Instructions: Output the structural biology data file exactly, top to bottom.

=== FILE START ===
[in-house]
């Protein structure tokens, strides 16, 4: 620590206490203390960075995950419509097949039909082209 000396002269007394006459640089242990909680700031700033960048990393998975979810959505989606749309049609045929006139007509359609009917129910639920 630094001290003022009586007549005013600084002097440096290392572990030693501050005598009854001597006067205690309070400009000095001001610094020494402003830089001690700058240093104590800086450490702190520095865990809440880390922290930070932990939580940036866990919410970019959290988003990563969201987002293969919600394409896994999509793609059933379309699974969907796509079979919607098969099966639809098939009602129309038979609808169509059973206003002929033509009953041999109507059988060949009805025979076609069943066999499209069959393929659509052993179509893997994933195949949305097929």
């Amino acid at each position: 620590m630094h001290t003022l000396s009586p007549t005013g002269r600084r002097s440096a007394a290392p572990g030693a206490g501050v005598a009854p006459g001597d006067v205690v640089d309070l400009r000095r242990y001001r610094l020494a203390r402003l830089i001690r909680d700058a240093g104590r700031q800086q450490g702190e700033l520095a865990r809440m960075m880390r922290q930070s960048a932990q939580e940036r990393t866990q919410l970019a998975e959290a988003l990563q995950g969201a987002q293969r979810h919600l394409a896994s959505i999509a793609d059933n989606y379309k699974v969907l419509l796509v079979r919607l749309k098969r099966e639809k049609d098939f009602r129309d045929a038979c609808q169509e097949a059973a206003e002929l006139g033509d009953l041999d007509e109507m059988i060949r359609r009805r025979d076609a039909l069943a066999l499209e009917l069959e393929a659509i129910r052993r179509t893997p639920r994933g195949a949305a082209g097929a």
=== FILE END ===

[in-house]
């Protein structure tokens, strides 16, 4: 620590206490203390960075995950419509097949039909082209 000396002269007394006459640089242990909680700031700033960048990393998975979810959505989606749309049609045929006139007509359609009917129910639920 630094001290003022009586007549005013600084002097440096290392572990030693501050005598009854001597006067205690309070400009000095001001610094020494402003830089001690700058240093104590800086450490702190520095865990809440880390922290930070932990939580940036866990919410970019959290988003990563969201987002293969919600394409896994999509793609059933379309699974969907796509079979919607098969099966639809098939009602129309038979609808169509059973206003002929033509009953041999109507059988060949009805025979076609069943066999499209069959393929659509052993179509893997994933195949949305097929």
């Amino acid at each position: 620590m630094h001290t003022l000396s009586p007549t005013g002269r600084r002097s440096a007394a290392p572990g030693a206490g501050v005598a009854p006459g001597d006067v205690v640089d309070l400009r000095r242990y001001r610094l020494a203390r402003l830089i001690r909680d700058a240093g104590r700031q800086q450490g702190e700033l520095a865990r809440m960075m880390r922290q930070s960048a932990q939580e940036r990393t866990q919410l970019a998975e959290a988003l990563q995950g969201a987002q293969r979810h919600l394409a896994s959505i999509a793609d059933n989606y379309k699974v969907l419509l796509v079979r919607l749309k098969r099966e639809k049609d098939f009602r129309d045929a038979c609808q169509e097949a059973a206003e002929l006139g033509d009953l041999d007509e109507m059988i060949r359609r009805r025979d076609a039909l069943a066999l499209e009917l069959e393929a659509i129910r052993r179509t893997p639920r994933g195949a949305a082209g097929a």